Former Legislation Society barrister Jonathan Temm dies aged 58


Leading criminal lawyer and former Law Society president Jonathan Temm QC has died at the age of 58.

Jonathan Temm QC. (File image)
Photo: RNZ / Max Towle

The Rotorua barrister worked on a number of high profile cases, including the Nia Glassie murder trial.

In a statement, Law Society president Tiana Epati said “we have lost a leader, a great advocate and a good kind man”.

“Jonathan was incredibly generous with his time and always willing to help his fellow lawyers. When I took on the role as president, he was one of the first people who reached out and made sure I knew I could contact him at any time if I needed to talk about the pressures of the role.”

Temm was president of the Law Society from 2010 until 2013 then continued to work doing unpaid and volunteer legal work.

He was appointed Queen’s Counsel in 2019, in recognition of his calibre as a lawyer and his work in improving access to justice.

He died on Wednesday.

Jonathan Temm’s career

Temm graduated from Auckland University in 1992 with a Bachelor of Arts major in political studies. He began his legal career at Chapman Tripp Sheffield Young in Auckland in 1993.

In 1995, he joined Davys Burton where he became a partner and senior Crown counsel. He spent 10 years in the role of Crown Counsel.

In 2005, he commenced practice as a barrister sole, with a specialty in criminal law and civil litigation.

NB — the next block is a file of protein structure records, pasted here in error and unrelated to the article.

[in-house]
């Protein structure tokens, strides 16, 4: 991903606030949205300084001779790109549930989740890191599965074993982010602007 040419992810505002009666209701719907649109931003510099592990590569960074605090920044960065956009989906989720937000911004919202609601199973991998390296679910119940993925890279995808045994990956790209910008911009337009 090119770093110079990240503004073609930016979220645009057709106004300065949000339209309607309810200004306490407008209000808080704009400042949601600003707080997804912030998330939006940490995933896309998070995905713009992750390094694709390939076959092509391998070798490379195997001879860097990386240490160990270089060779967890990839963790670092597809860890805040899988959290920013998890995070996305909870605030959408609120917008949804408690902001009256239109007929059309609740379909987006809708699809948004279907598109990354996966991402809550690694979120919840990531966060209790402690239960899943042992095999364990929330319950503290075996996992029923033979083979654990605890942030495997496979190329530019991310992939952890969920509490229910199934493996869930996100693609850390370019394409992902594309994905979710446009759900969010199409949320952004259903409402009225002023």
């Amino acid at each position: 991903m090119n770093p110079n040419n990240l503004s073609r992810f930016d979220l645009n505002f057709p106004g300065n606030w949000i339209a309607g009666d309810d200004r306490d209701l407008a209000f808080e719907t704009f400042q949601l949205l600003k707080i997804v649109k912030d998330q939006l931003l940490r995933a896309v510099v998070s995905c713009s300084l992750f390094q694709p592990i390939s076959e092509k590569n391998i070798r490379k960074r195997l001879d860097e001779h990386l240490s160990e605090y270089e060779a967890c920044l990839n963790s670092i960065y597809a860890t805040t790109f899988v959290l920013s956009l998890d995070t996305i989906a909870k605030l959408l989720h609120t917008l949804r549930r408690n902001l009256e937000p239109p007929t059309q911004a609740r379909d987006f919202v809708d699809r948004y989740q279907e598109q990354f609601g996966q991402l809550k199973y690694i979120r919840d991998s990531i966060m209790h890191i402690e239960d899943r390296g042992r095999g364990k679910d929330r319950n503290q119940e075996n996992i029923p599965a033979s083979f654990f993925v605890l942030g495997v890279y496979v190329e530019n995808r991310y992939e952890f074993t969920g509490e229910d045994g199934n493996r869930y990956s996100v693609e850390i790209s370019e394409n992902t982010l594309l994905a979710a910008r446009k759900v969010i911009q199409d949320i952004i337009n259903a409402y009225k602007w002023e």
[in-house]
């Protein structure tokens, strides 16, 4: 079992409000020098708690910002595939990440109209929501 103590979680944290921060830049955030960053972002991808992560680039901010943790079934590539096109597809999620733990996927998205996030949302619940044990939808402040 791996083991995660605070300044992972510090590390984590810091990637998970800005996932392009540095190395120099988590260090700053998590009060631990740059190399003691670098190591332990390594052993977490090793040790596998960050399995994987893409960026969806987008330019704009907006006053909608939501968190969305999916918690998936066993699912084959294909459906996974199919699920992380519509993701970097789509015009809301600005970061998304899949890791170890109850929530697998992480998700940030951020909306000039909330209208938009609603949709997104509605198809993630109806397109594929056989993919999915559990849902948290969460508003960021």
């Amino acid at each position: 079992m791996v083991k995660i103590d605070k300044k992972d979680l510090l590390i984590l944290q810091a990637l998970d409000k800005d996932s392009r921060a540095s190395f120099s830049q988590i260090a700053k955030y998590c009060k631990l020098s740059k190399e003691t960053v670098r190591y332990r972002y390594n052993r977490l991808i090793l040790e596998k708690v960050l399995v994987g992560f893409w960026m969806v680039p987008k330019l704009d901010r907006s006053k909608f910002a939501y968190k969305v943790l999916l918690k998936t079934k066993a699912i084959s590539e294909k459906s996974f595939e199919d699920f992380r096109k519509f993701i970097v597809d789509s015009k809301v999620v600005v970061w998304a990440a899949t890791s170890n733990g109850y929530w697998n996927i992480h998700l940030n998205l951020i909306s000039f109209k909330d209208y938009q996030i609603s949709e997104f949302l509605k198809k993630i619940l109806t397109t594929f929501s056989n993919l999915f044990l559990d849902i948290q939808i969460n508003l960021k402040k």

He also volunteered in leadership roles for the New Zealand Law Society. As president of the Waikato/Bay of Plenty District Law Society, he pushed through changes, including the amalgamation of the District Law Society into the national New Zealand Law Society.

In 2010, he become president of the New Zealand Law Society Board.

During his presidency, the Law Society consulted on and implemented new Continuing Professional Development rules.

The Law Society says one of the most difficult issues he faced was the legal aid reforms and establishment of a new legal aid framework.

Following his presidency, Temm continued in unpaid service and participated in court reforms, including as chairperson of a NZ Law Commission committee; and a board member of South Pacific Lawyers Association. He also chaired the Law Society’s CPD Committee and was a trustee of the NZ Law Foundation.

In 2019, Temm was appointed Queen’s Counsel in recognition of his ability as a lawyer and his work in the access to justice area.